Science

Take On Mars update adding Steam Workshop support, future plans include new environments

Phil Savage at

Bohemia have announced that they're launching a "major update" to Take On Mars later today, which will add Steam Workshop support to the sciency sim. With Workshop integration, players will be able to share new scenarios, and make use of new terrain and models. So if you've been put out by the game's flagrant disregard for a particular pattern of brown rock or dust, you've now got the opportunity to take matters into your own hands.


Teleglitch: a shooty real-time roguelike with crafting, Science

Tom Sykes at

If you've room in your life for another sci-firoguelike, then you might want to give Teleglitch a look. It's a top-down real-time roguelike shooter that reminds me of Alien Breed, and those are some words that look very good together indeed.


Miasmata, the scientific first-person survival game, gets a new trailer

Tom Sykes at

IonFx have released another trailer for their infectiously ambitious Miasmata, a first-person survival title that packs in almost everything I look for in a game. There's an "open world" island, exploration and survival elements, a plague, SCIENCE, weird Easter Island-type statues, real-time map/journal looking, and whatever the hell that thing is up there. It's what Far Cry 2 might look like after running Dear Esther and Amnesia over in a jeep, and it's spreading to the outside world on November 28th.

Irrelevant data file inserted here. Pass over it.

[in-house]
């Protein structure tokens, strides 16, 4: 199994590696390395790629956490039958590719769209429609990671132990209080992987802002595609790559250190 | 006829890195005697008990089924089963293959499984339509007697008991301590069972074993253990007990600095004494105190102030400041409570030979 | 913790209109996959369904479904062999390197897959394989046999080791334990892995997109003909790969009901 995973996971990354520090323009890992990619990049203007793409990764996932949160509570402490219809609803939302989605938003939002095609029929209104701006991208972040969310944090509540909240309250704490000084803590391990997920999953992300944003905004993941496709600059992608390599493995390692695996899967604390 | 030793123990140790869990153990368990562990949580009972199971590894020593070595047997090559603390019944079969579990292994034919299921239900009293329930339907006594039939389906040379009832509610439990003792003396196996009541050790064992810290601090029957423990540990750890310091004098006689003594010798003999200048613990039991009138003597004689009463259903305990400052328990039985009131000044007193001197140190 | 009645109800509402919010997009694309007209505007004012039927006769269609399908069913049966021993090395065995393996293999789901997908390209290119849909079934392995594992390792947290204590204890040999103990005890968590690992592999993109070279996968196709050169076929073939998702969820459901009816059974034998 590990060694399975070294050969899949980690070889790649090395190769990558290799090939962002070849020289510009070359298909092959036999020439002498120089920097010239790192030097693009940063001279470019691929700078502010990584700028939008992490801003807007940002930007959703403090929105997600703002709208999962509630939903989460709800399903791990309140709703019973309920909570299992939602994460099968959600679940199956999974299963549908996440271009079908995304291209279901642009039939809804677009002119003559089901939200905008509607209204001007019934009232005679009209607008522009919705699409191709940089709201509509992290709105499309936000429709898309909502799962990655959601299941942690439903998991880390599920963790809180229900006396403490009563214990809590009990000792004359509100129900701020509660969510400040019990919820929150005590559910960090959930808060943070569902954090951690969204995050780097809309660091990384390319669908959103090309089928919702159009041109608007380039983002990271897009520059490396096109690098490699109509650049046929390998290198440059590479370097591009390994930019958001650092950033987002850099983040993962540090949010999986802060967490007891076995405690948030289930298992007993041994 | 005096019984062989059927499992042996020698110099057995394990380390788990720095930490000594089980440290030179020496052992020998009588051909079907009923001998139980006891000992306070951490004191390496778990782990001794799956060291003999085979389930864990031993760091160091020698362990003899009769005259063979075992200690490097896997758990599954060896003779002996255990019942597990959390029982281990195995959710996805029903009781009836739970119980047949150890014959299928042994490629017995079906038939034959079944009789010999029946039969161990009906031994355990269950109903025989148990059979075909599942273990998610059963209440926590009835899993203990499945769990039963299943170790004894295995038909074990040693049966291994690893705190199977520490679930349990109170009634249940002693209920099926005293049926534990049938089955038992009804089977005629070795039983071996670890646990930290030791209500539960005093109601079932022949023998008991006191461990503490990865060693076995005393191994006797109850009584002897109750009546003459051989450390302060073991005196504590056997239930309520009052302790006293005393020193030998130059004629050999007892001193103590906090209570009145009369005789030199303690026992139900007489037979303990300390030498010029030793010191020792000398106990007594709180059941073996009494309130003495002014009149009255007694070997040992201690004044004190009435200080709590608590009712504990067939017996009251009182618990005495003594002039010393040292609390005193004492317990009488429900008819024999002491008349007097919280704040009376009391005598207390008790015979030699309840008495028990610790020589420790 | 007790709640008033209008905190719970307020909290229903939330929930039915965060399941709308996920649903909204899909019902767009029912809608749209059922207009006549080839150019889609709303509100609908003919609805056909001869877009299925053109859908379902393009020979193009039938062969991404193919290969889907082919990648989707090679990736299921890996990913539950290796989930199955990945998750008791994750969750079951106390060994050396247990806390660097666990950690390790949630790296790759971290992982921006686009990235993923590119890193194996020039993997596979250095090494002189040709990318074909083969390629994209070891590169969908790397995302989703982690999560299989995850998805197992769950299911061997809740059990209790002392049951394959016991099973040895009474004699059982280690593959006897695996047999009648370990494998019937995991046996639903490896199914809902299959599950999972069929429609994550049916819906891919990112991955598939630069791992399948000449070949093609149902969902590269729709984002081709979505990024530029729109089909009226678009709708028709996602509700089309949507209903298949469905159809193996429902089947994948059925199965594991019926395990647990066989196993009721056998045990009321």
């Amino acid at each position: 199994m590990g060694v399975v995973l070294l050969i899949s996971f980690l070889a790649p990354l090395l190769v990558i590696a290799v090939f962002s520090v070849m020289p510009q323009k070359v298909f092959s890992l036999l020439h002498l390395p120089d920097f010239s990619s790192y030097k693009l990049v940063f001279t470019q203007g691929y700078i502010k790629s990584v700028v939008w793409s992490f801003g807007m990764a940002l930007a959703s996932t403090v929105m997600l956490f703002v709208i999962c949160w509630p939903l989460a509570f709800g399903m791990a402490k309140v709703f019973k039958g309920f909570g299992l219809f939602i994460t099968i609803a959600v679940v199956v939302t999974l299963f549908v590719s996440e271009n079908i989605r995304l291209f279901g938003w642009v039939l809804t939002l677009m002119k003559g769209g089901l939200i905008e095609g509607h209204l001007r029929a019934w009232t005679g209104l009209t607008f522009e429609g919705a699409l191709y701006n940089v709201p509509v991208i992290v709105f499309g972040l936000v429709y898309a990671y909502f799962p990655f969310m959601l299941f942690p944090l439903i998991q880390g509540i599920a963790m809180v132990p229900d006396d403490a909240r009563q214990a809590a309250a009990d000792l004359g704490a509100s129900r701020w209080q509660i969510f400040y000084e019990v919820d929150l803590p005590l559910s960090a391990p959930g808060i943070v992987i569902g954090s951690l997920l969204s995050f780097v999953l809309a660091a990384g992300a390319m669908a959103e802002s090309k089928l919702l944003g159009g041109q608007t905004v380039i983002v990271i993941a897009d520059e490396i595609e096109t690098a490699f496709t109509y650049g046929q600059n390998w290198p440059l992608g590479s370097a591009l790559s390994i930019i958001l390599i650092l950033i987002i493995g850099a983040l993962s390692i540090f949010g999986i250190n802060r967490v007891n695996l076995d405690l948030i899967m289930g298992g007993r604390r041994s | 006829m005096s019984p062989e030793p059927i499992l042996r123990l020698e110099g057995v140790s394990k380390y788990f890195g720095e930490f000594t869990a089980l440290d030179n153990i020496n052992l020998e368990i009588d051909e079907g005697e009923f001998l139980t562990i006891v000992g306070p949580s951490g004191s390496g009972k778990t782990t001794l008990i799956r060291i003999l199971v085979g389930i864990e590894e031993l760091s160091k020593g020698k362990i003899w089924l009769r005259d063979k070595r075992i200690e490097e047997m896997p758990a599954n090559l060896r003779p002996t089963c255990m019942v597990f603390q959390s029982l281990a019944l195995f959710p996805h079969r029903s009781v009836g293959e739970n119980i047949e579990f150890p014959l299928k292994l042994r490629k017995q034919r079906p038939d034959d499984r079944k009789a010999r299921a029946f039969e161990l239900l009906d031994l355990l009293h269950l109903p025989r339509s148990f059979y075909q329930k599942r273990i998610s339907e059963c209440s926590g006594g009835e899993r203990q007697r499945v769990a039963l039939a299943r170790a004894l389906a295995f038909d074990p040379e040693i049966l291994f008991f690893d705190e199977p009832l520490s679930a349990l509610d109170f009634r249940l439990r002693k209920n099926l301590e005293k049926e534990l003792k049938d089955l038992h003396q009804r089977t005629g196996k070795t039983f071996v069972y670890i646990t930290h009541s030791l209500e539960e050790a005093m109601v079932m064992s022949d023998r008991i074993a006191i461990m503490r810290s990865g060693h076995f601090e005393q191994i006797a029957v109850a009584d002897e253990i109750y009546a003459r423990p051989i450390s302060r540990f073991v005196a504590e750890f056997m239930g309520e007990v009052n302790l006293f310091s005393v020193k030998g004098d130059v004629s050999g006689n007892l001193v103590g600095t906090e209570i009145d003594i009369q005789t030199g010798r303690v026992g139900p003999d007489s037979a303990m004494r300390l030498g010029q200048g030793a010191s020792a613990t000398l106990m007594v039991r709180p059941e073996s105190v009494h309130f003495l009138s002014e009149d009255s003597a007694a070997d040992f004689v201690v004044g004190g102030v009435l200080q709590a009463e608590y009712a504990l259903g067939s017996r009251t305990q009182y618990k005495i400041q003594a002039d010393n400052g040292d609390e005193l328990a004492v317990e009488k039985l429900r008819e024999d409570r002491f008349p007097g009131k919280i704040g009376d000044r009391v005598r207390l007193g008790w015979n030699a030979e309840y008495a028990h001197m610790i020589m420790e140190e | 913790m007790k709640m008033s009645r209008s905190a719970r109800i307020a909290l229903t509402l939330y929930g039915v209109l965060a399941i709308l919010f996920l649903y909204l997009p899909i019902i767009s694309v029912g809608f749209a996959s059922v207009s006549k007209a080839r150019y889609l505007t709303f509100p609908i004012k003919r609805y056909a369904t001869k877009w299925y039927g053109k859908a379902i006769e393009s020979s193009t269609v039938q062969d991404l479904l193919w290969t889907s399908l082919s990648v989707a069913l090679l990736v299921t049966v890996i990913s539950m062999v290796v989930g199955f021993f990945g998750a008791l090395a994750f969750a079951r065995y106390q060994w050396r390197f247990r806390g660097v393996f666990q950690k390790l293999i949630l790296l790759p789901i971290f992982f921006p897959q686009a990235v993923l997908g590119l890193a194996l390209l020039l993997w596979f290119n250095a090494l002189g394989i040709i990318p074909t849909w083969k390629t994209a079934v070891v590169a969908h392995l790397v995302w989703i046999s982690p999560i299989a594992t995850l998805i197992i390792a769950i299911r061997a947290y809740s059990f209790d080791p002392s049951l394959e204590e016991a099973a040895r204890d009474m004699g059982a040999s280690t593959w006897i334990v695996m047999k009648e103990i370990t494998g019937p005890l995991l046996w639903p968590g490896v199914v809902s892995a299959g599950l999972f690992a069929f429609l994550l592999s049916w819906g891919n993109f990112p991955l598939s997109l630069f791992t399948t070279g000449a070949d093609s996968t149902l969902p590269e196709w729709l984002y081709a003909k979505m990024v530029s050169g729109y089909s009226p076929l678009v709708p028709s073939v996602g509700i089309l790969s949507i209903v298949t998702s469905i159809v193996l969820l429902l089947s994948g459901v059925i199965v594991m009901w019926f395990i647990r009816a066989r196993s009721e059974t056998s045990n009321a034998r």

IBM carbon nanotube transistors could make CPUs five to ten times faster than today's silicon chips

Dave James at

IBM have demonstrated a new way to place carbon nanotubes as transistors in the commercial production of the teeny, tiny and freakishly powerful, processors of the future.

Microchip manufacturers have been looking for ways to keep up with the demand for ever smaller, ever quicker, ever more efficient chips to power all our techie devices - and they have been very successful. But we are getting to a point where the limits put in place by the laws of physics are going to get in the way of further generations of our gaming processors.


Help Hubble, win an iPad

Adam Oxford at

It's not a PC game as such, but it does involve your PC and there's an element of competition, here's something to occupy a few hours of free time between now and the end of May. Take those sharp powers of observation and image analysis you've honed through play and put them to some sort of productive use.

Join the hunt for Hubble's Hidden Treasures. You can help to find new galactic objects, make some of those of colourful 'artists impressions' pictures of nebula that grace box art and maybe win an iPad too. Not bad for what is, to all intents and appearances, a browser based game. It'll help kill time until the next Mass Effect 3 DLC comes out.